As dental professionals, we hear lots of questions about at-home “DIY” methods of whitening. We’re ALWAYS happy that you bring this up, because it shows you trust our opinions and it allows us to discuss the science ( you know Dr. Angart LOVES science) and biology (he’s even more crazy about this) behind these theories. We can also discuss the potential benefits and risk for your oral and overall health.
WHAT IS IT?
Activated charcoal is also known as activated carbon. Its commonly found in intestinal decontaminants (think to reduce the effects of food poisoning), and is sometimes used in hospitals and emergency rooms as well as air and water filters. The color is black, odorless and tasteless. It is non-toxic, but you should NOT breathe it in.
TEETH WHITENING WITH ACTIVATED CHARCOAL
Activated charcoal toothpaste is one of the biggest trends currently being advertised for whitening. It is unclear how activated charcoal affects the teeth and gums, or if it provides any oral health benefits. By not having clear safety standards, our concern is with the use of abrasives to brush teeth and what effect this may have on the gingiva and enamel. If you have gingivitis, dental restorations like composite fillings, crowns or bridges, it’s a very good idea to check with us to make sure that they will not be affected by this DIY method.
The recipe is simple. Empty the capsule onto your toothbrush, add a little water, and brush. Avoiding the mess, however, is not quite so simple. The powder is fine and remember NOT to breathe it in! Charcoal easily stains plastics, grout and clothing but is easy to wipe off non-porous surfaces.
While many people think they can accomplish amazing whitening results at home, based on reports in social media, they may be brushing more effectively and efficiently and that may make it appear the product works, there is no evidence to support any whitening effect for charcoal toothpaste. The results of brushing after one week can provide 1 shade difference, a modest improvement. It can also cause gum irritation and lead to tooth sensitivity due to the abrasivity too. Regardless of your whitening outcome, activated charcoal is an EXCELLENT way to confirm the importance of flossing. Charcoal binds to substances (think plaque), but if you don’t brush, floss and rinse it off properly, it will show you where the toothbrush does not get to (think – between the teeth stains!)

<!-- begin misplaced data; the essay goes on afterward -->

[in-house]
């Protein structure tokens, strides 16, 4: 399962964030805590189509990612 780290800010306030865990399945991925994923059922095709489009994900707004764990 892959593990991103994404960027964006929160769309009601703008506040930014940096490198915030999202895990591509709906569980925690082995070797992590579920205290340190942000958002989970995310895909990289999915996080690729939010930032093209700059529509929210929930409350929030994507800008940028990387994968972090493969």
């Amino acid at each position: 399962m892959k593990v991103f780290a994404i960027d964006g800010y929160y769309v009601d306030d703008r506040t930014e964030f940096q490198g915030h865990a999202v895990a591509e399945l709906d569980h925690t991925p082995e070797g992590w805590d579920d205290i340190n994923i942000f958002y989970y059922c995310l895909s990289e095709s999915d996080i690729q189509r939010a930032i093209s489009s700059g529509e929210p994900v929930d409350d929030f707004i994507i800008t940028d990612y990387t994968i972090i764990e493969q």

CAN I EXPECT RESULTS?
Most DIY methods of whitening take a few days at a minimum to show results, and may require continuing to use the method to maintain the results. If you are looking for something to work more long-term, talk to us about professional whitening as a treatment option, like KOR or bleaching trays.
WHAT IS YOUR CURRENT ORAL HEALTH? WHEN WAS THE LAST TIME YOU HAD A PROFESSSIONAL CHECKUP AND CLEANING?
Its amazing how much cleaner, brighter and whiter your smile looks after a polish – that’s because the polishing paste used by dentists and dental hygienists is abrasive, and does an excellent job of scrubbing off surface stains, without the unintended contact with gum tissues. A quick trip to Dr. Angart, or our hygienists Jacque or Kim for a regular checkup can often yield the same results as activated charcoal.
WHAT IS THE NATURAL COLOR OF YOUR TEETH?
Not everyone has naturally “White” teeth. Some folks have a yellow-ivory color and others have a darker gray tint. This means that it may not be realistic to expect that bright white smile you see in photos or on TV and the movies. If you have a shade described here, we have a great KOR technique that can whiten even the darkest of teeth.